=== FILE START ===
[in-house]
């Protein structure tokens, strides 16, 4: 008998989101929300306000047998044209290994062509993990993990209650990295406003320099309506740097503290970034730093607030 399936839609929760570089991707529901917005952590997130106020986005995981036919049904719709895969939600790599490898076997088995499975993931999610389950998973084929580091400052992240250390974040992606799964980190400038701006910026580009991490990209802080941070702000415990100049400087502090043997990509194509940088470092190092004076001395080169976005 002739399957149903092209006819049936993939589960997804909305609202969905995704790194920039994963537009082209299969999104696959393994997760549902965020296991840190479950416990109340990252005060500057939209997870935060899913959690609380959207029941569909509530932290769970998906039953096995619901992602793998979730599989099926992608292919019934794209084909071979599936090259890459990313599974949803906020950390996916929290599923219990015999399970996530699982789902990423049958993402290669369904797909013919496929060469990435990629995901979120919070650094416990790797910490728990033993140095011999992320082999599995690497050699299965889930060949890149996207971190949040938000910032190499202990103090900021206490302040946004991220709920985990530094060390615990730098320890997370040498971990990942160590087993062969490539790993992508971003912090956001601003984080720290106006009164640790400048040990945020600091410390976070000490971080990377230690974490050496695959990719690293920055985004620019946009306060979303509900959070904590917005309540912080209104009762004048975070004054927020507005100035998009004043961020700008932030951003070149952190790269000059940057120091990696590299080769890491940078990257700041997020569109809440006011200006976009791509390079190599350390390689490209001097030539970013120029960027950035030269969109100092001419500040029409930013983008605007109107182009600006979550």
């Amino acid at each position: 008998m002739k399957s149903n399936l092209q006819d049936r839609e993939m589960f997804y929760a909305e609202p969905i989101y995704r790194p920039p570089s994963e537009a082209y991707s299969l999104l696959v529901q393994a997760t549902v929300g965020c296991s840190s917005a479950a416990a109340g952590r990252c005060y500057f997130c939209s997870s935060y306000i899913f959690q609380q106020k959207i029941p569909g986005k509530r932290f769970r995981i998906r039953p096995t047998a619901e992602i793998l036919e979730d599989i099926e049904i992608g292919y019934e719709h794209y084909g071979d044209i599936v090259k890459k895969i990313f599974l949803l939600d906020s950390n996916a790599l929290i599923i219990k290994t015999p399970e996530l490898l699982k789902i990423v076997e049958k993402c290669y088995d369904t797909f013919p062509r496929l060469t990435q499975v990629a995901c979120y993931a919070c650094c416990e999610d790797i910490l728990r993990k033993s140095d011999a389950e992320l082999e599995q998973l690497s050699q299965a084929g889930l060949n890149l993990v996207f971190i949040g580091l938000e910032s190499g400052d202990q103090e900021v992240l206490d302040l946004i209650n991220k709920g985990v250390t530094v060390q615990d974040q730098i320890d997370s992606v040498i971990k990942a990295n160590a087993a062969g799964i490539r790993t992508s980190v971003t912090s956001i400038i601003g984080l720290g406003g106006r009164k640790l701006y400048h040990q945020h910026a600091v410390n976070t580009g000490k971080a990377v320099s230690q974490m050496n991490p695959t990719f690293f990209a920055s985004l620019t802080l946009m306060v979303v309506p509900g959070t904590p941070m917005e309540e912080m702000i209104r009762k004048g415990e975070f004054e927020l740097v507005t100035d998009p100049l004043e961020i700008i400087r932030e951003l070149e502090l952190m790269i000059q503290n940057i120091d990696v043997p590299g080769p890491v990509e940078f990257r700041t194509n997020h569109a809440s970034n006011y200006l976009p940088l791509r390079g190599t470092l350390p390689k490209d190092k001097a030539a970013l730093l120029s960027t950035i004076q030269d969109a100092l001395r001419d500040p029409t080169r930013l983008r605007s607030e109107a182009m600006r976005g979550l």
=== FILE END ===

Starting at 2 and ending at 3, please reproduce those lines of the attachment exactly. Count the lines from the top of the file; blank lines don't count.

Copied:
């Protein structure tokens, strides 16, 4: 008998989101929300306000047998044209290994062509993990993990209650990295406003320099309506740097503290970034730093607030 399936839609929760570089991707529901917005952590997130106020986005995981036919049904719709895969939600790599490898076997088995499975993931999610389950998973084929580091400052992240250390974040992606799964980190400038701006910026580009991490990209802080941070702000415990100049400087502090043997990509194509940088470092190092004076001395080169976005 002739399957149903092209006819049936993939589960997804909305609202969905995704790194920039994963537009082209299969999104696959393994997760549902965020296991840190479950416990109340990252005060500057939209997870935060899913959690609380959207029941569909509530932290769970998906039953096995619901992602793998979730599989099926992608292919019934794209084909071979599936090259890459990313599974949803906020950390996916929290599923219990015999399970996530699982789902990423049958993402290669369904797909013919496929060469990435990629995901979120919070650094416990790797910490728990033993140095011999992320082999599995690497050699299965889930060949890149996207971190949040938000910032190499202990103090900021206490302040946004991220709920985990530094060390615990730098320890997370040498971990990942160590087993062969490539790993992508971003912090956001601003984080720290106006009164640790400048040990945020600091410390976070000490971080990377230690974490050496695959990719690293920055985004620019946009306060979303509900959070904590917005309540912080209104009762004048975070004054927020507005100035998009004043961020700008932030951003070149952190790269000059940057120091990696590299080769890491940078990257700041997020569109809440006011200006976009791509390079190599350390390689490209001097030539970013120029960027950035030269969109100092001419500040029409930013983008605007109107182009600006979550």
């Amino acid at each position: 008998m002739k399957s149903n399936l092209q006819d049936r839609e993939m589960f997804y929760a909305e609202p969905i989101y995704r790194p920039p570089s994963e537009a082209y991707s299969l999104l696959v529901q393994a997760t549902v929300g965020c296991s840190s917005a479950a416990a109340g952590r990252c005060y500057f997130c939209s997870s935060y306000i899913f959690q609380q106020k959207i029941p569909g986005k509530r932290f769970r995981i998906r039953p096995t047998a619901e992602i793998l036919e979730d599989i099926e049904i992608g292919y019934e719709h794209y084909g071979d044209i599936v090259k890459k895969i990313f599974l949803l939600d906020s950390n996916a790599l929290i599923i219990k290994t015999p399970e996530l490898l699982k789902i990423v076997e049958k993402c290669y088995d369904t797909f013919p062509r496929l060469t990435q499975v990629a995901c979120y993931a919070c650094c416990e999610d790797i910490l728990r993990k033993s140095d011999a389950e992320l082999e599995q998973l690497s050699q299965a084929g889930l060949n890149l993990v996207f971190i949040g580091l938000e910032s190499g400052d202990q103090e900021v992240l206490d302040l946004i209650n991220k709920g985990v250390t530094v060390q615990d974040q730098i320890d997370s992606v040498i971990k990942a990295n160590a087993a062969g799964i490539r790993t992508s980190v971003t912090s956001i400038i601003g984080l720290g406003g106006r009164k640790l701006y400048h040990q945020h910026a600091v410390n976070t580009g000490k971080a990377v320099s230690q974490m050496n991490p695959t990719f690293f990209a920055s985004l620019t802080l946009m306060v979303v309506p509900g959070t904590p941070m917005e309540e912080m702000i209104r009762k004048g415990e975070f004054e927020l740097v507005t100035d998009p100049l004043e961020i700008i400087r932030e951003l070149e502090l952190m790269i000059q503290n940057i120091d990696v043997p590299g080769p890491v990509e940078f990257r700041t194509n997020h569109a809440s970034n006011y200006l976009p940088l791509r390079g190599t470092l350390p390689k490209d190092k001097a030539a970013l730093l120029s960027t950035i004076q030269d969109a100092l001395r001419d500040p029409t080169r930013l983008r605007s607030e109107a182009m600006r976005g979550l």